BCP

BCP is a Zambian-based social enterprise, which develops and manages long term forest carbon projects in Zambia. It is a leading African, carbon offset development company that partners with local communities to create environmental awareness and improve the quality of life for local communities. The current focus of BCP is on implementing and extending REDD+ projects in the greater Zambezi-Luangwa ecosystem with plans to extend our projects in the Kafue ecosystem in Zambia. BCP has certified two successful REDD+ projects in Zambia; The Lower Zambezi REDD+ Project (LZRP) and The Luangwa Community Forests Project (LCFP), combining an area of almost 1 million hectares, and 224,000 beneficiaries. Both projects have been validated to Community, Climate, and Biodiversity (CCB) triple gold standards (validation) and Verified Carbon Standard (VCS) verification.

Third Time’s a Charm for Team #24 Eco-Charcoal in Monumental Triumph for Conservation Education in this Year’s Elephant Charge

Over the weekend (26/09/2020) Eco-Charcoal took part in The Fuchs 2020 Elephant Charge for its third year running. The Elephant Charge is an annual event that challenges teams of cars and motorbikes to complete a gruelling course through the Zambian bush. The Charge is held to raise money for conservation in Zambia. Its focus over the last 13 years is conservation through education, with the money raised from the Charge going to 11 Conservation organisations across Zambia. This year the event raised $144,644 in total, $40,000 of which was raised by Team #24 Eco-Charcoal! Overall, since its inception the event has raised a total of $1,176,284 for conservation in Zambia!

Team #24 Eco-Charcoal

In 2018, Team Eco-Charcoal raised a modest $1,300; determined to beat this, 2019 saw the team raise $6,000. This year, however, in the midst of Covid-19, and the devastating impact it is having on conservation, the team knew that it was vital to raise as much money as possible for conservation education. Proving that third time’s a charm, Team Eco-Charcoal raised $40,000; the equivalent of K800,000. That is the second highest amount ever raised in dollars, and the highest kwacha amount raised in the Charge’s 13-year history. The team went from never winning an award at the Charge, to coming home in 2020 with not one, but two awards, winning The Shortest Net Distance Award and The Highest Sponsorship Raised.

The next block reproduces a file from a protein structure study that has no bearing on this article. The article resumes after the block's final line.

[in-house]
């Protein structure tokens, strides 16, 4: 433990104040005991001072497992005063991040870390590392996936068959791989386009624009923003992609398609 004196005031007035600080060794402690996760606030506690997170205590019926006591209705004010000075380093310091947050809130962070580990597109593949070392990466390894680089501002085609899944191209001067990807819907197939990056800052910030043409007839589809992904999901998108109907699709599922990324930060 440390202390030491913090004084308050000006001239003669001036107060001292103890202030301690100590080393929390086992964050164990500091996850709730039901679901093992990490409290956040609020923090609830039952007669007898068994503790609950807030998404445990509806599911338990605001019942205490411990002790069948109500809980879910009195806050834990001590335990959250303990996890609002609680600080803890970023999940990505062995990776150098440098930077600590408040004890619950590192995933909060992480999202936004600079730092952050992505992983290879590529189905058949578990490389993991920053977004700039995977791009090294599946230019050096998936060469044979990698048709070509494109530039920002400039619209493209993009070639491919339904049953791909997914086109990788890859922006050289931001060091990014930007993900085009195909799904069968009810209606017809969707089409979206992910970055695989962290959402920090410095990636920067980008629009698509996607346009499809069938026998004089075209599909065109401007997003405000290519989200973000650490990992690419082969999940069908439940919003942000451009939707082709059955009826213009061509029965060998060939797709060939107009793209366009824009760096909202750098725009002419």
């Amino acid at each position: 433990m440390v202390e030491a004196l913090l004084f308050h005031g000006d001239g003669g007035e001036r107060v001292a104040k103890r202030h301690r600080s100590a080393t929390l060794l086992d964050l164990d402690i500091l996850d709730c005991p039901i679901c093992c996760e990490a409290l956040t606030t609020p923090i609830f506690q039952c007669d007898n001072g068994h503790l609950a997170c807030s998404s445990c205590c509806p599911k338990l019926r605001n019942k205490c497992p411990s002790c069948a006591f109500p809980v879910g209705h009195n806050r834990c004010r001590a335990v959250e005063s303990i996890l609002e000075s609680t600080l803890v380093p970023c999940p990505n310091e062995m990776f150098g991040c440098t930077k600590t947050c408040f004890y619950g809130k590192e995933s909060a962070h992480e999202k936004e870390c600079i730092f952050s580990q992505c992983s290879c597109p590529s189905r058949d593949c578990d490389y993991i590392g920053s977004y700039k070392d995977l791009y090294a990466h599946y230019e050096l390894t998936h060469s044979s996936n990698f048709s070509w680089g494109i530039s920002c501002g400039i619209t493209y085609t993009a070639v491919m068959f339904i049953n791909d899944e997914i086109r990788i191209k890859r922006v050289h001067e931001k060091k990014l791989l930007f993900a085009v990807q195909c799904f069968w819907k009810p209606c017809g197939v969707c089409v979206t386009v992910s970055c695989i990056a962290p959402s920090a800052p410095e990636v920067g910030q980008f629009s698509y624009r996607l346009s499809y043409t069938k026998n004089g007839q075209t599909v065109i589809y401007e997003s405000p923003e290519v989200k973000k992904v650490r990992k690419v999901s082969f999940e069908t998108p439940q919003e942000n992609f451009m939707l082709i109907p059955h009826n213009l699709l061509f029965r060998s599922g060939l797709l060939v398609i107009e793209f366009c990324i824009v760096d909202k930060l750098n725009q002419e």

“2020 has been a tough year- the copper price has dropped 30% since January, tourism has taken a colossal hit as a result of Covid-19, businesses across the board are in a state of stress, inflation has spiked, and unemployment is rising. We are seeing the impacts that Covid-19 is having first hand through the communities that we work with.  It is pushing people who are already facing hardships, living in some of the most vulnerable communities in Zambia, to the absolute brink. As a result, we fear that people will turn to deforestation and poaching, which is something Eco-Charcoal is trying to educate communities against doing. It was for this very reason that we knew this year we had to raise more money than we had ever done before. Once we started fundraising I was blown away by people’s capacity to give, with our board graciously offering to match any amount raised up until $20,000! I cannot thank our supporters enough for their generosity in helping us reach our target”.

Dr. Hassan Sachedina – Team Eco-Charcoal driver and BCP CEO.

Eco-Charcoal

Deforestation causes 15% of global carbon emissions, and Zambia’s deforestation rate is amongst the highest in the world. One contributing factor to this is that only 27% of Zambians have access to electricity, leaving charcoal as the source of cooking, light and heat. On top of this, charcoal production is one of the primary income sources for many rural Zambians. BCP created Eco-Charcoal in response to this clear need to create a legal, sustainable alternative product for the market.

Probably the best Eco-Charcoal in the world – Eco-Charcoal is Zambia’s premium lumpwood charcoal which is sustainably produced to protect Zambian forests. It is 100% pure and natural, and burns 20% longer than regular charcoal. It is produced using a modern method that reduces harmful smoke and emissions during use, which reduces the risk of harmful inhalation by its users. Eco-Charcoal currently partners with 31 community producers we call “Charpreneurs” in a bid to provide fair and safe employment for rural Zambians.